Haida Gwaii

Mortuary Poles at SGang Gwaay (Ninstints), UNESCO Heritage site

As of 18 months ago, the Queen Charlotte Islands are officially known as Haida Gwaii: “land of the Haida”. It is an archipelago of islands, consisting of two main islands, Graham Island in the north and Moresby Island in the south. For me and my wife, Joan, our introduction to Haida Gwaii a few weeks ago was along a logging road to Cumshewa Inlet, the launch point for Gwaii Haanas, the national park that is an extensive collection of islands, fjords and mountains. The day we arrived was sunny – not a guarantee on Haida Gwaii – and it became quite windy, which translated into some rolling which became an issue for a couple of people on our boat. After a few hours we were at Skedans, one of several significant abandoned Haida villages that can still be visited, under the careful and friendly eye of Haida “watchmen”.

Unlike those who thought about our buildings at SMUS, the Haida deliberately and rigorously believe their past habitations should simply decay – return to the earth, decompose and be regenerated into trees or organisms that will contribute to a future and a mythology that they understand may well supplant their own history. It is the way of the earth, they say, and this dance of decay and rebirth should continue organically, unhampered by coats of paint, glass cases and preservatives.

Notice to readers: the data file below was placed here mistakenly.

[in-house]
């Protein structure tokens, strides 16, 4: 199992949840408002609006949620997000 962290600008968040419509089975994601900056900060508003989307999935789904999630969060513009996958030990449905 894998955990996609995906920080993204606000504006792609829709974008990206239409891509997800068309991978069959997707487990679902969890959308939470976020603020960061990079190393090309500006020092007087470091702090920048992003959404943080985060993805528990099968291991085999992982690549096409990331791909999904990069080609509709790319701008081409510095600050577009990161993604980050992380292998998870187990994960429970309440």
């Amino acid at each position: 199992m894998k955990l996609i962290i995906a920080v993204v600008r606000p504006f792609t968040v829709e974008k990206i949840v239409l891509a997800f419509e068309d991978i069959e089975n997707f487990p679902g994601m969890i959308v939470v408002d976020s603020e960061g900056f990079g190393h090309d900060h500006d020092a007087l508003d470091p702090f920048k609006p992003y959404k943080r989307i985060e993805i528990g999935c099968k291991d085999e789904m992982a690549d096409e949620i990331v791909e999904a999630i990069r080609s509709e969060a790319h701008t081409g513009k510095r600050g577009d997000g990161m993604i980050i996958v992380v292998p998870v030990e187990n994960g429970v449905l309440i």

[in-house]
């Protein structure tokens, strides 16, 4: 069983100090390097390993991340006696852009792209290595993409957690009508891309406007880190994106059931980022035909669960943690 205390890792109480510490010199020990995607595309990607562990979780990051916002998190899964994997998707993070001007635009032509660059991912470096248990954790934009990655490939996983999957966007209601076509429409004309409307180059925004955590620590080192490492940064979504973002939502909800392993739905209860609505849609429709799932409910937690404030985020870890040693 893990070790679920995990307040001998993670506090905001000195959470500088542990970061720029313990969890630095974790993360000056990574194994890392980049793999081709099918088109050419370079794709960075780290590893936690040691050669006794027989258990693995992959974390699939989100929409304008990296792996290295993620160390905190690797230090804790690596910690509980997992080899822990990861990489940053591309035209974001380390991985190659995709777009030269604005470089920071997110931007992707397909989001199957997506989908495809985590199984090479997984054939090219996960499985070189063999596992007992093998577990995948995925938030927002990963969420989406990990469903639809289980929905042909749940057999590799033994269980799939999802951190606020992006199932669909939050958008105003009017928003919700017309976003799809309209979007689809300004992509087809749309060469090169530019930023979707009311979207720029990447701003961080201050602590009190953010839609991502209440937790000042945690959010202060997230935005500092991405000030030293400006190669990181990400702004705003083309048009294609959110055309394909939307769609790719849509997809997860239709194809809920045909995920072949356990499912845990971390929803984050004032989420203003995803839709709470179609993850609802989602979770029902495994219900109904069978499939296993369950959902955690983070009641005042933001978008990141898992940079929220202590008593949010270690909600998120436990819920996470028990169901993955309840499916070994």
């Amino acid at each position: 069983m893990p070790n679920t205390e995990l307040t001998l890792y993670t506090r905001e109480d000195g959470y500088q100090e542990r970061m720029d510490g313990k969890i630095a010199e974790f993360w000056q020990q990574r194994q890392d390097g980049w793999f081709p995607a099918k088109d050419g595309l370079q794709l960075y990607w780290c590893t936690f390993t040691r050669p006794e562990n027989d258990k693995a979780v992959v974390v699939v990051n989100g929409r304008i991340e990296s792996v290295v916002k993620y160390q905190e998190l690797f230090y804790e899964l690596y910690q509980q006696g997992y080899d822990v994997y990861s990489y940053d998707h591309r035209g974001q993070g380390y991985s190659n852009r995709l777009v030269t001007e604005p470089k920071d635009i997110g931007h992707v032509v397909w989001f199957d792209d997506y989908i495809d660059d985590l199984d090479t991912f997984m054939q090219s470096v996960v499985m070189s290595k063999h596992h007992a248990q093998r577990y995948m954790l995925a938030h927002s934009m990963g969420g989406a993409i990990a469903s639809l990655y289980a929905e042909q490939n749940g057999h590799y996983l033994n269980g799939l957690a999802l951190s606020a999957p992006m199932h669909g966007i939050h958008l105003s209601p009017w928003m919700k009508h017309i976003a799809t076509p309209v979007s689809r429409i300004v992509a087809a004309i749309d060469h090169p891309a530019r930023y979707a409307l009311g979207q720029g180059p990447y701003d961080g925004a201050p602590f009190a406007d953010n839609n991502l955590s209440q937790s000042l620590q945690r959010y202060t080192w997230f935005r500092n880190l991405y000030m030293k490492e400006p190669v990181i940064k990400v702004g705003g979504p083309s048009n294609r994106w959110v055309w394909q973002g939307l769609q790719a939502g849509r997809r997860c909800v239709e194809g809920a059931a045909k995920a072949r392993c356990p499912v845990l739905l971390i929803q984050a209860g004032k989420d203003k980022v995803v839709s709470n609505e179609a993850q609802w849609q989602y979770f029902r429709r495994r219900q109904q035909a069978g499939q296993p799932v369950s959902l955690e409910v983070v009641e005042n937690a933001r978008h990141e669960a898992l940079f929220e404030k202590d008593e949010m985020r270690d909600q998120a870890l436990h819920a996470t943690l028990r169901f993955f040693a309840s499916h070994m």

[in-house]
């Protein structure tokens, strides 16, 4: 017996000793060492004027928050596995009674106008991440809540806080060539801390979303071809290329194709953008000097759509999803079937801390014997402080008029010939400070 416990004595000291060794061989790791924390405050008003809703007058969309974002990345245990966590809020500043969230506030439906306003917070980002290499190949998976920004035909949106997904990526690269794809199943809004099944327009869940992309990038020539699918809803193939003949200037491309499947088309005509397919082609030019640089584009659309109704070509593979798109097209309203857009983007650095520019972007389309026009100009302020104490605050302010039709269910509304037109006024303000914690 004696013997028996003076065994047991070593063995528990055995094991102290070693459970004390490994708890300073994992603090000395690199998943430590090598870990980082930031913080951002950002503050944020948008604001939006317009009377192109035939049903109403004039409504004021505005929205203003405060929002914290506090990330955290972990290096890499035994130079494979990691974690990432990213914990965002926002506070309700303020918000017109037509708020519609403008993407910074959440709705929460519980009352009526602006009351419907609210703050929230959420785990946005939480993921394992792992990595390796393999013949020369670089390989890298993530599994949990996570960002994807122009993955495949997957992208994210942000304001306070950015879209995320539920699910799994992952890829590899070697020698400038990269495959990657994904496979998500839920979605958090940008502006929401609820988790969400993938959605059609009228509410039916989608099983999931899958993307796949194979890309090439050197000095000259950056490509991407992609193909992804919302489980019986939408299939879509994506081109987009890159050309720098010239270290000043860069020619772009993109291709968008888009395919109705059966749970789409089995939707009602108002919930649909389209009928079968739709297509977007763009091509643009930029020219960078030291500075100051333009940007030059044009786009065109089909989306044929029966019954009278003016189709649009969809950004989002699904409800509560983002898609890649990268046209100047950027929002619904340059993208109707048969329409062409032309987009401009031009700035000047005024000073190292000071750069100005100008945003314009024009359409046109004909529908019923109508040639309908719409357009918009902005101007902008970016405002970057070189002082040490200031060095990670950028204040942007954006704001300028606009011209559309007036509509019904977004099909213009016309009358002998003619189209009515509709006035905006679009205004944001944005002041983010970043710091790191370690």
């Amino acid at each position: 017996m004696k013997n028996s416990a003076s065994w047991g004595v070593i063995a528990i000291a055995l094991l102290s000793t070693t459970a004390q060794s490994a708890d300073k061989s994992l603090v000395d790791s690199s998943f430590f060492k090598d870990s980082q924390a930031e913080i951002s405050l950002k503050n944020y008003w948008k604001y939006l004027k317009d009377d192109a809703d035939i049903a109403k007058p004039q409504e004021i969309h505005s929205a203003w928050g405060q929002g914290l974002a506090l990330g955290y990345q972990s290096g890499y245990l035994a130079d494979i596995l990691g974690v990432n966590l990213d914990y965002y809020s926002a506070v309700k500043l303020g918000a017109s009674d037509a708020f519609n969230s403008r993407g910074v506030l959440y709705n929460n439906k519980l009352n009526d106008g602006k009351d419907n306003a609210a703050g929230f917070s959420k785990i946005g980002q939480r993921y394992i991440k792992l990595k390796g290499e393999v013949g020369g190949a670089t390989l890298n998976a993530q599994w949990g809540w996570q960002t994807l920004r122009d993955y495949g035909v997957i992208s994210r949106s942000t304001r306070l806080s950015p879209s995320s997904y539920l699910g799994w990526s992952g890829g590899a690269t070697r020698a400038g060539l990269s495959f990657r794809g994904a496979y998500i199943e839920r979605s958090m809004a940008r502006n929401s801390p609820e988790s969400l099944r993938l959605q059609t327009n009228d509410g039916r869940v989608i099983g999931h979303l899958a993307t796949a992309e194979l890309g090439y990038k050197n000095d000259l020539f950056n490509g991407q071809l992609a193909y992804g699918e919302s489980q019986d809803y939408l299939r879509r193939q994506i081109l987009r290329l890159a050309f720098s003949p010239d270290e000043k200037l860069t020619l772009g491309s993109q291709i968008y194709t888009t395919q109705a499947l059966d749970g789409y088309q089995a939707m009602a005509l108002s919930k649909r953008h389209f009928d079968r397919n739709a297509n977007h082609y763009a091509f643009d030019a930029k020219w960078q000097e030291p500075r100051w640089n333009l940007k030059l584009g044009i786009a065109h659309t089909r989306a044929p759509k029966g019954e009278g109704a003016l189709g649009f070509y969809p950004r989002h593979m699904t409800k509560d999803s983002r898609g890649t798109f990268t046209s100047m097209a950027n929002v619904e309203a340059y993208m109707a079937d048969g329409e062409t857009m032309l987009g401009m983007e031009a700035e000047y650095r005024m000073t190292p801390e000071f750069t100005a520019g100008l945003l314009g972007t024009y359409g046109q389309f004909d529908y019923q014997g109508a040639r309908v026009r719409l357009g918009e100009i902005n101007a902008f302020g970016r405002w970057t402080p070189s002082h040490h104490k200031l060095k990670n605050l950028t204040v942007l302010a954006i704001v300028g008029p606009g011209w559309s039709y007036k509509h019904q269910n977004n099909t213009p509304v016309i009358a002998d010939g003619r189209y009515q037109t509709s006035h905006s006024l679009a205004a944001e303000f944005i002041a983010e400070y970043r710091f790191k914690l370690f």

In the last 12 years at SMUS we have built buildings with the very conscious mandate that they endure. We have restored and rebuilt older buildings that were not so enduring – notably School House, and less prominently, the Chapel. Our students are aware they belong to a school that is over a hundred years old, and that its original vision and values have sustained it during that time. It has shed numerous skins over the decades, for sure, but the strength of that original vision –to pursue academic success in an environment where the character and the self also grow- has created a pulsing and lively entity for its current skin.

These past few days, of course, students have once again flooded the quads and classrooms and fields with movement, shouts, laughter and uniforms. There aren’t many times in the school year when we pause and think about why the physical body that is SMUS is so kinetic, but that is what I am doing this morning. We definitely preserve our legacy, but we also pursue the future of our students and the great potential that is theirs – in the words of our vision, discovering the promise in our selves and the world.

In our kayaks, looking for intertidal life, Gwaii Haanas


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